Different Ways to Find the Type of an Object in Golang

Go does not have the concept of a class type, therefore, you do not have objects in Go. You can refer any data type in Go as an object. There are several data types provided by Go such as int8, int16, int32, int64, float64, string, bool etc. There are three different ways by which you can find the type of a variable in Go at runtime.

1. Using fmt for a string type description

%T in fmt package is a Go-syntax representation of the type of the value. You can use %T to find the variable type.

Syntax:

func typeofobject(x interface{}) {
    fmt.Sprintf("%T", x)
}

Example 1:

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// Golang program to find the variable type
package main
  
// importing required packages
import (
    "fmt"
)
  
// main function
func main() {
    f := true
    st := ""
    a := 1
    d := 1.0
    arr := []string{"Go", "Is", "Fun"}
  
    fmt.Printf("%T\n", f)
    fmt.Printf("%T\n", st)
    fmt.Printf("%T\n", a)
    fmt.Printf("%T\n", d)
    fmt.Printf("%T\n", arr)
}

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Output:



bool
string
int
float64
[]string

Example 2:

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// Golang program to show how to find
// the type of an object
package main
  
// importing required packages
import (
    "fmt"
)
  
func main() {
    types := []interface{}{"Code", 10, true, 10.55}
    for _, x := range types {
        fmt.Printf("%T\n", x)
    }
}

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Output:

string
int
bool
float64

Note: An empty interface is denoted by interface{} can be used to hold values of any type.

2. Using reflect Package

You can also use the reflect package which implements run-time reflection, thus allowing a program to manipulate objects with arbitrary types. reflect.TypeOf and reflect.ValueOf(x).Kind() functions help us to find the required variable type.

Syntax:

func typeofobject(x interface{}){
    fmt.Println(reflect.TypeOf(x))
}

Or

func typeofobject(x interface{}){
    fmt.Println(reflect.ValueOf(x).Kind())
}

Example 1:

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// Golang program to demonstrate
// the use of reflect.TypeOf function
package main
  
//importing reflect package
import (
    "fmt"
    "reflect"
)
  
func main() {
    f := true
    st := ""
    a := 1
    d := 1.0
    arr := []string{"Go", "Is", "Fun"}
  
    fmt.Println(reflect.TypeOf(f))
    fmt.Println(reflect.TypeOf(st))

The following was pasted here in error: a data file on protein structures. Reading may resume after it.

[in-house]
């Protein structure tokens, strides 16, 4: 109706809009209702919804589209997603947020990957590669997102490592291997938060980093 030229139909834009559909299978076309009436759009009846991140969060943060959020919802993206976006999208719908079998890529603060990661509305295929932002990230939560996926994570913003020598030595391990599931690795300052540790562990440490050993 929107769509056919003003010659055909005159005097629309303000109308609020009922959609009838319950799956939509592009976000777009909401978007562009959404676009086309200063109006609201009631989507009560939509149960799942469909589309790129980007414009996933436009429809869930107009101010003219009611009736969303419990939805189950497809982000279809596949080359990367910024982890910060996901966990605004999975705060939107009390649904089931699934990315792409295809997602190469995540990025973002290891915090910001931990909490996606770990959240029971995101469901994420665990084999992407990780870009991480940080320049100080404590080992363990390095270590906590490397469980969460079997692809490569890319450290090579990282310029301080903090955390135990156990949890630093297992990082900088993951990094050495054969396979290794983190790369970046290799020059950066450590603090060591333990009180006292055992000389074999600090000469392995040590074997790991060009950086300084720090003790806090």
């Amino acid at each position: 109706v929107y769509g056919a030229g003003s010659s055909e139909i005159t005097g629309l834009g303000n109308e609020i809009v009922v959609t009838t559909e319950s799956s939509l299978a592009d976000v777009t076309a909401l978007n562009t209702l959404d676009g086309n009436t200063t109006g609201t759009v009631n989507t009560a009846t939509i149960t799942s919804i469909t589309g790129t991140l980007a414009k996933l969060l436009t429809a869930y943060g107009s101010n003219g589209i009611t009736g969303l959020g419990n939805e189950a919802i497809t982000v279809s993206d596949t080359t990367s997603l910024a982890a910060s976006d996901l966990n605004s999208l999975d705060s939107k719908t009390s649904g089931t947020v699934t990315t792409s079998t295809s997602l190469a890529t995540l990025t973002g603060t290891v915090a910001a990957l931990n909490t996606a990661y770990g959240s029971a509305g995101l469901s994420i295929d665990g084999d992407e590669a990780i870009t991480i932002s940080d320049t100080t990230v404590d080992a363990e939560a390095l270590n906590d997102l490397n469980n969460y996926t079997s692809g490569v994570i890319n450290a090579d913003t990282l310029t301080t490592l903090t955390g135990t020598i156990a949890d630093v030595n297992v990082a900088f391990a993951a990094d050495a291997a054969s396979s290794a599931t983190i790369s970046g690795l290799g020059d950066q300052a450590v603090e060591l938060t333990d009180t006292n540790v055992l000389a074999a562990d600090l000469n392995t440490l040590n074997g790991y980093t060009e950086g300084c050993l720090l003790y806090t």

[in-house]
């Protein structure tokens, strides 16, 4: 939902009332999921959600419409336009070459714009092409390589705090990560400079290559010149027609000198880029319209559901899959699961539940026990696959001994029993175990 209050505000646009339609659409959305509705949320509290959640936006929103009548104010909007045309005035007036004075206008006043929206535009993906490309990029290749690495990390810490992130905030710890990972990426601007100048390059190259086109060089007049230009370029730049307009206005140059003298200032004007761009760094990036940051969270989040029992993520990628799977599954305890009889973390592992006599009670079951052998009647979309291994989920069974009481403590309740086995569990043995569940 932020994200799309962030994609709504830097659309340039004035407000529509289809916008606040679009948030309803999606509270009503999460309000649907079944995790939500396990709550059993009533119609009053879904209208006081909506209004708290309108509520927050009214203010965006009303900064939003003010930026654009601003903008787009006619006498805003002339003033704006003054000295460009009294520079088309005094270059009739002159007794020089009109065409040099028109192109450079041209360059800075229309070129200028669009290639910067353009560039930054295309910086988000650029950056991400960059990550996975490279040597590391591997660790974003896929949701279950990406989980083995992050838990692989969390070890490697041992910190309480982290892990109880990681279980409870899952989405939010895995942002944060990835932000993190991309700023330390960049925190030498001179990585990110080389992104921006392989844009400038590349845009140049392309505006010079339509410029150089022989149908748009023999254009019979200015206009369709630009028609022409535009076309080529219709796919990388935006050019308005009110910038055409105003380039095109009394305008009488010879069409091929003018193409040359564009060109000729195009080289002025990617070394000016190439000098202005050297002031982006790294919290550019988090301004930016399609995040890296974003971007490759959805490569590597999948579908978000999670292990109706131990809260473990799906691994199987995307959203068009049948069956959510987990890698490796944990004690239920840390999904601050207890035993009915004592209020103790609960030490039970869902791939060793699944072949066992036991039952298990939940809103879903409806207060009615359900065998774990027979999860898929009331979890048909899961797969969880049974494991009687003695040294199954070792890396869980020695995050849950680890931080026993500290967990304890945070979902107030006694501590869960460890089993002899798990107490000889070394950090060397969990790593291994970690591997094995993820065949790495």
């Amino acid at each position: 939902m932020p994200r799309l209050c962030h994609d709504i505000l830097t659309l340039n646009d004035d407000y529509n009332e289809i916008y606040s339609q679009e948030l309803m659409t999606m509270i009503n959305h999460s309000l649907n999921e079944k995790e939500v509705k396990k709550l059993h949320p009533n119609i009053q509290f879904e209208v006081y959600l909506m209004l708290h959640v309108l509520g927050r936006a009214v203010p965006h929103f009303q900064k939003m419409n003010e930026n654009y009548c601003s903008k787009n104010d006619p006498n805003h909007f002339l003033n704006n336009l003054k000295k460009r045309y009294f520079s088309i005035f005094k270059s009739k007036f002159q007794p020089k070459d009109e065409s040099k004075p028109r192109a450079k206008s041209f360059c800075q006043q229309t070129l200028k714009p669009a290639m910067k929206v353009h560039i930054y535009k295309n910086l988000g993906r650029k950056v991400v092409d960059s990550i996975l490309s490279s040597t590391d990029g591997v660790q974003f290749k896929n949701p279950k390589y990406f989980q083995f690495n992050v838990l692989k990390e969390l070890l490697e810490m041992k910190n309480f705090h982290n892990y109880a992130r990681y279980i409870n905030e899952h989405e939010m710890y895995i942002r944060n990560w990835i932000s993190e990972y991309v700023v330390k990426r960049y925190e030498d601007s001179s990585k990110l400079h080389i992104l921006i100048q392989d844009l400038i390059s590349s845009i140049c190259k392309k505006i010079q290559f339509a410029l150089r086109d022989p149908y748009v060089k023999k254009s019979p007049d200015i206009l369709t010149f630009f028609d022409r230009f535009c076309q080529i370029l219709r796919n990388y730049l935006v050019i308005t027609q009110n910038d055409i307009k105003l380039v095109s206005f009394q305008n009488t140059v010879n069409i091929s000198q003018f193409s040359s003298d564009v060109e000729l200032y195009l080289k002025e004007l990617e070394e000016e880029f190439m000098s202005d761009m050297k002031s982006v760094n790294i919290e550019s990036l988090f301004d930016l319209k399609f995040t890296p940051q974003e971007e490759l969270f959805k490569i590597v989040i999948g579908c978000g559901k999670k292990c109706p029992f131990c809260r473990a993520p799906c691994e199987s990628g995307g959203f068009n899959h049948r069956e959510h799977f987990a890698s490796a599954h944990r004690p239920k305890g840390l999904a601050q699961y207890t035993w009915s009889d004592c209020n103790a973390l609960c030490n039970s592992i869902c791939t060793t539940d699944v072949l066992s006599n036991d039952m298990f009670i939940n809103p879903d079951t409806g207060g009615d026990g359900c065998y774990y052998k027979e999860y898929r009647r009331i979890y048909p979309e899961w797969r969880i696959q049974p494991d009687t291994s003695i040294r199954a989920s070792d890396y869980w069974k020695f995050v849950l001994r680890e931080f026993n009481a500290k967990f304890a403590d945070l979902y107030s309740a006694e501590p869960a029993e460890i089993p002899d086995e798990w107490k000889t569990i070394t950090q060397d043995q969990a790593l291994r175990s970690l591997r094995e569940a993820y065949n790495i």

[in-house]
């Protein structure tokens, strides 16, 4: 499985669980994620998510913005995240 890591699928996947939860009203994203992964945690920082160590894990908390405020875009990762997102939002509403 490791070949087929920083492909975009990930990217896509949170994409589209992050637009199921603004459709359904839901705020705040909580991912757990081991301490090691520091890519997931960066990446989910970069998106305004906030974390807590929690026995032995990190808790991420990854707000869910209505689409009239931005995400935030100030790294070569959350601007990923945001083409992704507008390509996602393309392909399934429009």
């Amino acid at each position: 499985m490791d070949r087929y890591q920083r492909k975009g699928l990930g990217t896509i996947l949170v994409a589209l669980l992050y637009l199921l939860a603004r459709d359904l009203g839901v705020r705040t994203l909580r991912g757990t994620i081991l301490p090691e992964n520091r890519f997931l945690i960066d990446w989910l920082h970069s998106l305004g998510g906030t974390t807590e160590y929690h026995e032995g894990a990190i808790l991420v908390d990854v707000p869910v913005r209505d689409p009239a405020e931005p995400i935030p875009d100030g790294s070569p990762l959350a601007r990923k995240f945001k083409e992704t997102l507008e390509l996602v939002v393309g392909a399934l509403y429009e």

fmt.Println(reflect.TypeOf(a))
    fmt.Println(reflect.TypeOf(d))
    fmt.Println(reflect.TypeOf(arr))
}

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Output:



bool
string
int
float64
[]string

We can do it similarly using ValueOf().Kind() function.

Example 2:

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// Golang program to demonstrate
// the use of reflect.ValueOf(x).Kind() function
package main
  
import (
    "fmt"
    "reflect"
)
  
func main() {
    f := true
    st := ""
    a := 1
    d := 1.0
    arr := []string{"Coding", "In", "Go"}
  
    fmt.Println(reflect.ValueOf(f).Kind())
    fmt.Println(reflect.ValueOf(st).Kind())
    fmt.Println(reflect.ValueOf(a).Kind())
    fmt.Println(reflect.ValueOf(d).Kind())
    fmt.Println(reflect.ValueOf(arr).Kind())
}

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Output:

bool
string
int
float64
slice

Example 3:

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package main
  
// importing required packages
import (
    "fmt"
    "reflect"
)
  
func main() {
    types := []interface{}{"Code", true, 5, 3.14, []int{1, 2, 3, 4}}
    for _, x := range types {
        fmt.Println(reflect.ValueOf(x).Kind())
    }
}

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Output:

string
bool
int
float64
slice

3. Using type assertions

You can use a type switch to do several type assertions. A type switch uses several type assertions in series and runs the first matching type. In this switch, the case contains the type which is going to compare with the type present in the switch expression, and if none of the cases matches, then the default case is evaluated.

Syntax:

switch optstatement; typeswitchexpression{
case typelist 1: Statement..
case typelist 2: Statement..
...
default: Statement..
}

Example:

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// Golang program to check the object type
// using type switch
package main
  
//importing required packages
import (
    "fmt"
)
  
func main() {
    types := []interface{}{"Code", true, 5, 3.14, []int{1, 2, 3}}
  
    for _, x := range types {
        // type switch with multiple cases
        switch x.(type) {
        case int:
            fmt.Println("int:", x)
        case float64:
            fmt.Println("float64:", x)
        case string:
            fmt.Println("string:", x)
        case bool:
            fmt.Println("bool:", x)
        default:
            fmt.Printf("data type: %T", x)
        }
    }
}

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Output:

string: Code
bool: true
int: 5
float64: 3.14
data type: []int



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